• Samuel Scott,

    oops not 'leaped but', 'leaped back'. :-P

    South Wellington • Since Feb 2008 • 315 posts Report Reply

  • Rich Lock,

    Would now be a good time to recommend Ben Goldacre's Bad Science?

    If memory serves, he takes quite some pains in Chapter 6 to point out that the supplement industry and associated alternative medicines are, for the most part, Big Pharma themselves. With, in many cases, supplement companies wholly or partly owned by GSK, AstraZenaca, Merck, Bayer, etc.

    back in the mother countr… • Since Feb 2007 • 2728 posts Report Reply

  • B Jones,

    My midwife sisters have homeopathy kits & Bach's Rescue remedy as part of their midwifery bags - and, intensely practical as that craft is, they wouldnt've stayed there, if they hadnt helped some of their clients.

    Homeopathy and rescue remedy, like a lot of alt med stuff, finds its way into midwifery not so much because it works (there's no evidence, as opposed to anecdote, that it does) but because there are no ingredients that stand any chance of harming a baby. There is a big demand amongst pregnant women for things to help with the many little problems you get with pregnancy (sickness, sore joints, mood disorders, and so on) and a long list of life's little helpers like voltaren, aspirin, some antidepressants, cold and flu meds, etc, that you can't take because the risks to the baby are either established or unknown. Homeopathy fills the gap because no-one can say it's unsafe (because it's water, or in the case of rescue remedy, flavoured brandy), and a placebo effect is better than nothing.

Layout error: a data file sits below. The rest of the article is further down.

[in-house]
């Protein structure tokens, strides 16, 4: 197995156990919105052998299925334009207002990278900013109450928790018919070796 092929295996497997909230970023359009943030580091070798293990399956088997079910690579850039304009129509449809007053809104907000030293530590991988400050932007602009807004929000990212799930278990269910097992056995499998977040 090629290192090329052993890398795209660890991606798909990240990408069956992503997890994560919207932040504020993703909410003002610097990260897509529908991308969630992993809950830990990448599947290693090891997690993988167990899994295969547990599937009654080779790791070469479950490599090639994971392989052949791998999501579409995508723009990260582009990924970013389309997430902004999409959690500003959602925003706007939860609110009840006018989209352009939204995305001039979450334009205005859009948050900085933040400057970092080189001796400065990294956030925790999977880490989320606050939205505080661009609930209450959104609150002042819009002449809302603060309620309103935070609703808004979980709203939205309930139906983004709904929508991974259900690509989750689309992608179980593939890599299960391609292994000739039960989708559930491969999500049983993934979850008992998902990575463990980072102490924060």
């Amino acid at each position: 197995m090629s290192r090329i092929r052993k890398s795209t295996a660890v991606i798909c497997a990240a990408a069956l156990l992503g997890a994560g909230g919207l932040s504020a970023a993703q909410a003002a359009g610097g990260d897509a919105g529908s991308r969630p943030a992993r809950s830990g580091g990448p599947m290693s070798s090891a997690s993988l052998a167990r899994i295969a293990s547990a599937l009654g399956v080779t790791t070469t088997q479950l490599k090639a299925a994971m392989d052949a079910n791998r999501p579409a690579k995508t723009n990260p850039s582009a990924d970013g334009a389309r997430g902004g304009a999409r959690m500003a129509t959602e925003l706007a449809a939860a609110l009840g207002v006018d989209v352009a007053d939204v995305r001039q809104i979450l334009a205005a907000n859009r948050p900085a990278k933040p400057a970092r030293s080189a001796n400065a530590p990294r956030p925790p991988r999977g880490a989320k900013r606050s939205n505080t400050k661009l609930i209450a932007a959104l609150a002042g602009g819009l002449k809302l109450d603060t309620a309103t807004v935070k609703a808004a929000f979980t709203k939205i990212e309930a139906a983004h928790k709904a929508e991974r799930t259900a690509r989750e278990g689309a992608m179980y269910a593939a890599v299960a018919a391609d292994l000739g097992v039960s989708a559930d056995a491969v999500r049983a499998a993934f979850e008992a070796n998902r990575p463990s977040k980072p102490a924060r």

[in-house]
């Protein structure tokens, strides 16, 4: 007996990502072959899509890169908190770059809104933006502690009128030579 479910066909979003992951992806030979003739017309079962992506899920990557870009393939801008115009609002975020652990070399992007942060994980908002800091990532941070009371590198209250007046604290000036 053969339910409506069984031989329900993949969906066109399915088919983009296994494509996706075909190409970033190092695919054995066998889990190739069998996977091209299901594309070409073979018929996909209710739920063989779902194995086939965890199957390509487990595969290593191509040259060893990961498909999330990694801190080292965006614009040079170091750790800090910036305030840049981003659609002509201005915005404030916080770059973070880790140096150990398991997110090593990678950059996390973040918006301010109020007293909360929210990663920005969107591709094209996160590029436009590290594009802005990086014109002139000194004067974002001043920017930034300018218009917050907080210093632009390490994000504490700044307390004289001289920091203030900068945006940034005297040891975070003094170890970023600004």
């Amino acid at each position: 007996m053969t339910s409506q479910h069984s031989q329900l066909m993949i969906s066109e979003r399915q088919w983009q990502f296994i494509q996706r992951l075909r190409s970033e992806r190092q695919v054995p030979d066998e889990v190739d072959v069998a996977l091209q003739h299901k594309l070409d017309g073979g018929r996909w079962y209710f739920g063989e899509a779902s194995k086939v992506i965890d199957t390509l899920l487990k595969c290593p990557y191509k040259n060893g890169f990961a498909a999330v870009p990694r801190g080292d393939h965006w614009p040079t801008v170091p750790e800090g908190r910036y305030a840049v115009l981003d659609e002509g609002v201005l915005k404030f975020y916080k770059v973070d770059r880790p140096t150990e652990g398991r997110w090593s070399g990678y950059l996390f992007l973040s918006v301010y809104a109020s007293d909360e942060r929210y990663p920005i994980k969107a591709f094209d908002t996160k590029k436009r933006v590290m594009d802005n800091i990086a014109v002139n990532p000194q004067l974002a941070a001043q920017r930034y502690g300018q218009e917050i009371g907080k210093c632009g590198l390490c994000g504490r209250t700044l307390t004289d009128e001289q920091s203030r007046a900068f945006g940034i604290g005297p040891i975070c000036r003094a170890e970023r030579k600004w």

A placebo isn't an imagined effect, it's a real effect that depends on your knowledge of what treatment you've taken. You can't tell if something's a placebo or not unless it's been replaced by a control without your knowledge and you've noticed the difference.